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Publication numberUS3654095 A
Publication typeGrant
Publication dateApr 4, 1972
Filing dateAug 6, 1970
Priority dateAug 6, 1970
Publication numberUS 3654095 A, US 3654095A, US-A-3654095, US3654095 A, US3654095A
InventorsKoontz Donald Eldridge, Schoenberg Leonard Norman, Turner Dennis Robert
Original AssigneeBell Telephone Labor Inc
Export CitationBiBTeX, EndNote, RefMan
External Links: USPTO, USPTO Assignment, Espacenet
Electrolytic production of multicolored prints
US 3654095 A
Abstract  available in
Images(2)
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Claims  available in
Description  (OCR text may contain errors)

April 4, v1972 KQQNTZ E'TAL 3,654,095

ELECTROLYTIC PRODUCTION OF MULTICOLORED PRINTS 2 sheets-sheet j:

Filed Aug. 6, 1970 FIG.

INFORMATION SOURCE ELECTROLYTIC SIGNAL SOURCE W E Z n E z m /V D. E. KOO/VTZ lNl E V L. N. SCHOENBERG D R TU NER 2 6 ATTO NEV ELECTROLYTIC PRODUCTION OF MULTICOLORED mums Filed Aug. 6, 1970 April 4, 1972 D, KQQNTZ ETAL 2' Sheets-Sheet 2 W 635 V/ Q l I l I I l I IIIN l I I I l I I Z55 l l l I I I i I s A. ws %& Q MM 5&2 Q Q Q m m 0 m m 0 m m W w\h United States Patent 3,654,095 ELECTROLYTIC PRODUCTION OF MULTICOLORED PRINTS Donald Eldridge Koontz, Summit, Leonard Norman Schoenberg, North Plainfield, and Dennis Robert Turner, Chatham Township, Morris County, N.J., assignors to Bell Telephone Laboratories, Incorporated, Murray Hill, NJ.

Filed Aug. 6, 1970, Ser. No. 61,623 Int. Cl. B21h 1/20 U.S. Cl. 204-2 20 Claims ABSTRACT OF THE DISCLOSURE A multicolored print is produced electrolytically from a modulated electrical signal by a scanning operation. Metallic anodes of as many diflerent compositions as colors desired, are used together with one or more color producing reagents. Red, green, and blue images are produced using anodes containing copper, platinum and iron with a single ferrocyanide reagent or using anodes containing nickel, iron and copper with a combination of alpha-benzoin oxime, a dimethylglyoxime reagent, and a ferrocyanide reagent.

BACKGROUND OF THE INVENTION (1) Field of the invention Multicolored prints are produced from a modulated electrical signal.

(2) Description of the prior art In the facsimile process by which transmitted black and white pictures are copied, silver ions are electrolytically deposited in a paper containing an electrolytic solution. This solution also contains a reducing agent which reduces the silver ions causing them to precipitate as fine particles of silver. These fine particles of silver form the black visual image on the white unprinted background. The modulation of the electric current through the writing head as it scans the paper, causes a modulation in the intensity of the black line produced. The totality of these modulated lines forms the final print. This is much the same waly as the electron beam of a cathode ray tube forms a television picture image.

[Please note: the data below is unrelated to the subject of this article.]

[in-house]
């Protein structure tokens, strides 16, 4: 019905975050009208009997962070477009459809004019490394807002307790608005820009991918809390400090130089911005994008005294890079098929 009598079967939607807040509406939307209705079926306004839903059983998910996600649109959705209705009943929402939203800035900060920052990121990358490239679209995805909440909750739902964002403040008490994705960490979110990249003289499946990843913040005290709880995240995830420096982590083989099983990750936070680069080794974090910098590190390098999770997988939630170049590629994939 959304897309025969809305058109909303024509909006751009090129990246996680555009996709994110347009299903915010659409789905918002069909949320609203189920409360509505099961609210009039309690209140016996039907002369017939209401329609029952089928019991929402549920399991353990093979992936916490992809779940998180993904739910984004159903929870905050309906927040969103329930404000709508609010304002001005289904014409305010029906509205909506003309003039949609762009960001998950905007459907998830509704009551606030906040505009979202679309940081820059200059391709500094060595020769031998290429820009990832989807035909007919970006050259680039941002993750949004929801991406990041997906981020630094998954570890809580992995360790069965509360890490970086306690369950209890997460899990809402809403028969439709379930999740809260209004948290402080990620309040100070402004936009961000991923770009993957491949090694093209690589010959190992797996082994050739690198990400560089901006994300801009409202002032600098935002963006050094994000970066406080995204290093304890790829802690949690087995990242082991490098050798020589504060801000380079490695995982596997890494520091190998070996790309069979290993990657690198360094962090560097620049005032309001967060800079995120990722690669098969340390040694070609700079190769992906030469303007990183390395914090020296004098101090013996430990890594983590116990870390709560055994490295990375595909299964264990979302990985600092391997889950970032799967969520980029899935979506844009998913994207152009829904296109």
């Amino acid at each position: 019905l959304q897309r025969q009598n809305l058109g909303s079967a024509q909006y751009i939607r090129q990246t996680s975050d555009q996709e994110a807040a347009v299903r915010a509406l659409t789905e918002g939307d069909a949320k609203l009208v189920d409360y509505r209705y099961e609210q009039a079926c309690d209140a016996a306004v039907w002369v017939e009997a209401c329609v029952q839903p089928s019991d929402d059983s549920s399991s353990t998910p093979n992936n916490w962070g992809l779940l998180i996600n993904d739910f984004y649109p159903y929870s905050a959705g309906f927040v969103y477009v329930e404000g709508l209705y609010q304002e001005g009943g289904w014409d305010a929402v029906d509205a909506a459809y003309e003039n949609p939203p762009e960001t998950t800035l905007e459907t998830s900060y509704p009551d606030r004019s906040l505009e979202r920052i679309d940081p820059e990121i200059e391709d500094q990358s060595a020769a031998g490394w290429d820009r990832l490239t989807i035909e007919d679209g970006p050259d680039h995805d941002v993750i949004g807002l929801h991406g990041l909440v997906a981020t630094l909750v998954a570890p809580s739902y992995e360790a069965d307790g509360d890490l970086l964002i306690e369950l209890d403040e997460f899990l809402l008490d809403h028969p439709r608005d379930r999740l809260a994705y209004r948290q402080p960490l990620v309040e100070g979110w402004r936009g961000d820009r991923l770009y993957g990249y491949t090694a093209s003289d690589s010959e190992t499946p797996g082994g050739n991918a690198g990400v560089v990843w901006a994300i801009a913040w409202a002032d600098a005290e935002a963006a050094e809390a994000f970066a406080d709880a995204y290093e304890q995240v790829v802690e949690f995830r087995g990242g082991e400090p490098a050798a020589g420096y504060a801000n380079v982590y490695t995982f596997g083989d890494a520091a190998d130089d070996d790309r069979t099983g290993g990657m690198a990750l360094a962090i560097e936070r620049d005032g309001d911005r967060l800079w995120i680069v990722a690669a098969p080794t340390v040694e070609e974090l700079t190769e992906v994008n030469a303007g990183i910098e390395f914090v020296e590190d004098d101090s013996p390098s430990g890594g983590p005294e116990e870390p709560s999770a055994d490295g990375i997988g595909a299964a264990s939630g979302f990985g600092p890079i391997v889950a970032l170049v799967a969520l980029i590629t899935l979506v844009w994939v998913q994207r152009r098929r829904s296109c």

Television images are produced in a full range of colors using the same scanning process, however, using three separate electron beams which control the output intensity of three different color phosphors. Since the human color sense is not analytic, a wide range of observed color is achieved 'by the control of the visual output of these three phosphors according to the well-known principles of additive color mixing. For example, the equal excitation of a red phosphor spot and a green phosphor spot will produce a yellow visual image if the spots are close enough so they cannot be resolved by the eye.

A number of difierent methods are known for producing a colored chemical from a colorless chemical. Some use has been made of such reactions in a manner analogous to the use of metallic silver in the black and white facsimile process referred to above, some examples can be found in U.S. Pat. Nos. 1,970,539 and 2,038,486. However, a full range electrolytic color print, analogous to a color television image, has not been achieved by prior workers in the art.

3,654,095 Patented Apr. 4, 1972 "ice The simultaneous production of more than one pigment or lake from a single dye forming liquid has been found to be both possible and practical. This permits the electrolytic production of a print in more than one color from a modulated electrical signal such as can be derived from a telephone line or from within a computer. Thus, full range color prints or prints including separate regions of individual colors can be produced. Since the widest range of color by an additive process is derived from the three colors red, green, and blue, the exemplary developments reported below have concentrated on a three color process. In such a process, the writing head must contain anode electrodes made of the same number of different metals as the diiferent colors desired. These metals, after being electrolytically ionized and deposited in the printing sheet (usually a paper) in concentrations varying with the modulated electric current flow, react with a dye-forming liquid containing one or more inchoate dyestuifs in the recording sheet to form the colored image. The dye-forming liquid can be present in the recording sheet during the electrolytic writing or introduced subsequently. The disclosed systems allow the formation of a color print in the same order of time as the common black and white facsimile systems.